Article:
An incident illustrating Mary Baker’s unusual mental development, as a child, is shown in the following. The family had a dog in the house named “Ben,” and when they were assembled in the sitting room the dog was made to understand that he must always lie under the table. Sometimes he would disregard this injunction and would come out and sit before the fire with the family. Mrs. Eddy said she found out that by mentally addressing the dog he would obey her without her speaking a word aloud. When she saw that Ben was in for trouble, because of his presence in the room, she would mentally say, “Ben, go under the table and lie down,” and immediately the dog would rise and walk under the table and lie down. This, she said, occurred many, many times, and was one of the incidents of her childhood which she always kept to herself.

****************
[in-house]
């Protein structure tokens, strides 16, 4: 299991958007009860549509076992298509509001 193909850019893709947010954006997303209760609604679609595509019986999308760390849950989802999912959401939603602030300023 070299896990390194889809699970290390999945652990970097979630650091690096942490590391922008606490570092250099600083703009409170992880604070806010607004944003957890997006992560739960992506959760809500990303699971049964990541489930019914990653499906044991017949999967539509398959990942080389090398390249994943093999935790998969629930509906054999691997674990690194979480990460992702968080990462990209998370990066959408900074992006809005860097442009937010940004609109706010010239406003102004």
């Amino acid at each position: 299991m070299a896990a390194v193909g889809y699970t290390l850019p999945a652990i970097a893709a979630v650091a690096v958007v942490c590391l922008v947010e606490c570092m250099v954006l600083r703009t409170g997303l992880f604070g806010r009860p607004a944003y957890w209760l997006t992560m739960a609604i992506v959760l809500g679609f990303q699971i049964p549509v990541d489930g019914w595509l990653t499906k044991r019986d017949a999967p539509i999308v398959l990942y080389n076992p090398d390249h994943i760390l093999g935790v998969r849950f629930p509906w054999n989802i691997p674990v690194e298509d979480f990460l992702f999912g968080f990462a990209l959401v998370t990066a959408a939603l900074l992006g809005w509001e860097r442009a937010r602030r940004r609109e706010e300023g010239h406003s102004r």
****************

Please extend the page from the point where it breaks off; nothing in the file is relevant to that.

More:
Her father seemed to know that she was an unusual child and that even when very young she seemed to possess healing qualities. She told me that once while her elder brother, Sam, was chopping wood, the axe glanced and inflicted a severe wound in his leg. He was put in bed and remained there for many days, the wound apparently refusing to heal. When the family were about to despair of the boy’s recovery, Mary’s father picked her up and approaching the bed he turned aside the covers and gently placed Mary’s hand over the wound, holding it there for some little time. From that moment Sam’s leg grew rapidly well, while Mary for several days suffered with a high fever and delirium, as a result of this experience. Her extreme sensitiveness to the sufferings of others began even in childhood, and thus in a way seemed to forecast the future that lay before her.